What You Should Know:
Amazon Web Services (AWS) and the University of California, San Francisco (UCSF) collaborate on two projects involving sequencing the genomes of the viruses infecting hundreds of COVID-19 patients in the Bay Area using CRISPR gene-technology in a clinical research study.
Amazon Web Services (AWS) announced this week it has offered their support and donated service credits provided by the AWS Diagnostic Development Initiative for cutting edge COVID-19 research at the University of California, San Francisco (UCSF).
Together, they are working on two projects involving sequencing the genomes of the viruses infecting hundreds of COVID-19 patients in the Bay Area using CRISPR gene-technology in a clinical research study. Facilitated by the UCSF Bakar Computational Health Sciences Institute, these two projects are:
COVID-19 Host Transcriptome Profiling Project
Dr. Chiu and his translational research laboratory team are performing transcriptome analysis of nasal swab and whole blood samples from patients with viral respiratory infection to identify specific biomarkers of the disease. To date, they have identified distinct signatures for influenza, RSV (respiratory syncytial virus), bacterial sepsis, Lyme disease, and babesiosis.
They hypothesize that COVID-19 infection evokes a specific and distinct host response in infected patients that would be detectable by RNA sequencing, and that machine learning-based models can discriminate between respiratory viral infections on the basis of the host response. Indirect diagnostic testing on the basis of the early host response may be critical to aiding rapid response efforts as recent data has suggested that SARS-CoV-2 is associated with asymptomatic infection and transmission (Chan, et al, 2020, the Lancet).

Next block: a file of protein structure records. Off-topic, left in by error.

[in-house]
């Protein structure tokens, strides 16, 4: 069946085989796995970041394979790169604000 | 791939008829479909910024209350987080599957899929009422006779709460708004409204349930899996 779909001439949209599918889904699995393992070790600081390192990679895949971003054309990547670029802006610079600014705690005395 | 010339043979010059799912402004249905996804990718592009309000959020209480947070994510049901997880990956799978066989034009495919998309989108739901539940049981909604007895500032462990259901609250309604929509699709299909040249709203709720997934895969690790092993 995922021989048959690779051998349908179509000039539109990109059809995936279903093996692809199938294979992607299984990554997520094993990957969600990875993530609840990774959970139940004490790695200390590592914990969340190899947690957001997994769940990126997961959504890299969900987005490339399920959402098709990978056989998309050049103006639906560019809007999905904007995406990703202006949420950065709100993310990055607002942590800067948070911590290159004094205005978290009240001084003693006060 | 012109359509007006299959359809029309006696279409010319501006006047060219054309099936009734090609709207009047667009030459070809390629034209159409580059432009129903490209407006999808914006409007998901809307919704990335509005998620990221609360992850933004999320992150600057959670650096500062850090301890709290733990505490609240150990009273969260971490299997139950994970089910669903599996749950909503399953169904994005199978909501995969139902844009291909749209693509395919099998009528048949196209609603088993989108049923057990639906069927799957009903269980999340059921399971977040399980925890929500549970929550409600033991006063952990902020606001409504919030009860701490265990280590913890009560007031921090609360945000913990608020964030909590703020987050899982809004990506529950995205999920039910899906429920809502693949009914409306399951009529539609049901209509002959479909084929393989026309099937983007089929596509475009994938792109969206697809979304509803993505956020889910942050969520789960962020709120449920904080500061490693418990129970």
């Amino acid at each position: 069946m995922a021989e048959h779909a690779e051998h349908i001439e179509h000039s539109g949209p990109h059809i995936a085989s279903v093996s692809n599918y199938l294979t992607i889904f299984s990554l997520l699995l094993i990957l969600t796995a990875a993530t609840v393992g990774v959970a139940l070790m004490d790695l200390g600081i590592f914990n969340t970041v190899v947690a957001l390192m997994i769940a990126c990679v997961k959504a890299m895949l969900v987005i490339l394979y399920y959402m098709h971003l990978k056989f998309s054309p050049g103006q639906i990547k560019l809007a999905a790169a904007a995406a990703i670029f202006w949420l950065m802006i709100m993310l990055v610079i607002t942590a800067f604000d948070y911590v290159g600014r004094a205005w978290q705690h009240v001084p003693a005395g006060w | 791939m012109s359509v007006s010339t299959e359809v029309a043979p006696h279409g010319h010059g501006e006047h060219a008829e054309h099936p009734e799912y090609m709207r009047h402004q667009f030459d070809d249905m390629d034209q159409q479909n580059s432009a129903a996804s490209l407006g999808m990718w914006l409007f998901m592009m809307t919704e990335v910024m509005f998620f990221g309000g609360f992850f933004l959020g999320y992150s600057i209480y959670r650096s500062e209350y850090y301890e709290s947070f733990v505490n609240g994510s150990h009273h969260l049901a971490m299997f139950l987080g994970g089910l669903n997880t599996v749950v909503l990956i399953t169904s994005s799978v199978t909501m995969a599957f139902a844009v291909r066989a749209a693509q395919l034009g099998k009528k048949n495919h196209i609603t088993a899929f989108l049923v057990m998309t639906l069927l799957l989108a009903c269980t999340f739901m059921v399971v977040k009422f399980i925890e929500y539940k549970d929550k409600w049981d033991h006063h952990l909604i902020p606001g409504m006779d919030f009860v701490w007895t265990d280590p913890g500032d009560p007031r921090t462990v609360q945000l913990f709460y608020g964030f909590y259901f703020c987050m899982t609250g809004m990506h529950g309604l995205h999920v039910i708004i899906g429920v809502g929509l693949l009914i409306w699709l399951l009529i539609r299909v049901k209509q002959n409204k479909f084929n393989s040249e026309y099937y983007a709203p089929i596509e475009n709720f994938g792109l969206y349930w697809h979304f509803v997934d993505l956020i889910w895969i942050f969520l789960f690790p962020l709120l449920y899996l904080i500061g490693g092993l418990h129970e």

COVID-19 Viral Genomic Sequencing Project
Chui and team also developed a method (metagenomic sequencing with spiked primer enrichment, MSSPE) that will enrich metagenomic libraries for 2019-nCoV genome sequences (Deng et al, 2020, Nature Microbiology). The method is complementary to other methods of viral genome sequence recovery, and is particularly useful for analysis of nasopharyngeal swab samples with low viral concentrations. Chiu and team have leveraged this new method to conduct a genomic survey of SARS-CoV-2 strains circulating in California.
They were able to demonstrate that the strain that infected people aboard the Grand Princess cruise ship clusters with the WA1 strain predominantly circulating in Washington State (Read Mercury News article). They are now collaborating with the US CDC, California Department of Public Health, and Santa Clara Department of Public Health to conduct real-time, genomic surveillance of SARS-CoV-2 infection in California. Chiu’s work, which includes tracking mutations and the spread of infection, is essential for guiding public health interventions to minimize further spread of the virus while residents are told to “shelter in place”.